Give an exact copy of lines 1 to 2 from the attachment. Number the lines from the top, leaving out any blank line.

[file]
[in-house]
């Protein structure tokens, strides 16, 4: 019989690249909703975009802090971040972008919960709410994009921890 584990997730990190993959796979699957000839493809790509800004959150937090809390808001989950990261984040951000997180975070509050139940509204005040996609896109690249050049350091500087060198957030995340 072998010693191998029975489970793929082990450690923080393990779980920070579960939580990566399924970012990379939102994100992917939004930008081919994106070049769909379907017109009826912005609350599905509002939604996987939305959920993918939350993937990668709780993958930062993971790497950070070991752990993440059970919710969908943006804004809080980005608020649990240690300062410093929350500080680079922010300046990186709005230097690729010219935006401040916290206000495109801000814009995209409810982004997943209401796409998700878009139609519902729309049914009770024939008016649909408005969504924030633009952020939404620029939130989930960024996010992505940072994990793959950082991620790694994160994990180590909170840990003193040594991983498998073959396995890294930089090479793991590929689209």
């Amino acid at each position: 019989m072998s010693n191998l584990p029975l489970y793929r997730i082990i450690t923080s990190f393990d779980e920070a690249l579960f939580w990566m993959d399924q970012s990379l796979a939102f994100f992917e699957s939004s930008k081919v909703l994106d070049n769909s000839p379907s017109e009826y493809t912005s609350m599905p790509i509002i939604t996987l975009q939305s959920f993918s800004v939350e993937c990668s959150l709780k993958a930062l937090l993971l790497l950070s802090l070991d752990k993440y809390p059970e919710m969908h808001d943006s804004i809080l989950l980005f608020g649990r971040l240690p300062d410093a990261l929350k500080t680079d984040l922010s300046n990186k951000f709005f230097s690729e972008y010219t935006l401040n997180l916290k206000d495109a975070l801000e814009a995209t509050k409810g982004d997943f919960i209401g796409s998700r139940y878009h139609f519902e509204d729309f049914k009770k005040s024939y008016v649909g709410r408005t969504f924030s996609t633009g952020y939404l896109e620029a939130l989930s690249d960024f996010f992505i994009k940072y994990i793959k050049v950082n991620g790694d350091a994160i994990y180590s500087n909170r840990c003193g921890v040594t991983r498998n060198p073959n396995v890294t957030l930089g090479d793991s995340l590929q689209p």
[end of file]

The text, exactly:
[in-house]
């Protein structure tokens, strides 16, 4: 019989690249909703975009802090971040972008919960709410994009921890 584990997730990190993959796979699957000839493809790509800004959150937090809390808001989950990261984040951000997180975070509050139940509204005040996609896109690249050049350091500087060198957030995340 072998010693191998029975489970793929082990450690923080393990779980920070579960939580990566399924970012990379939102994100992917939004930008081919994106070049769909379907017109009826912005609350599905509002939604996987939305959920993918939350993937990668709780993958930062993971790497950070070991752990993440059970919710969908943006804004809080980005608020649990240690300062410093929350500080680079922010300046990186709005230097690729010219935006401040916290206000495109801000814009995209409810982004997943209401796409998700878009139609519902729309049914009770024939008016649909408005969504924030633009952020939404620029939130989930960024996010992505940072994990793959950082991620790694994160994990180590909170840990003193040594991983498998073959396995890294930089090479793991590929689209």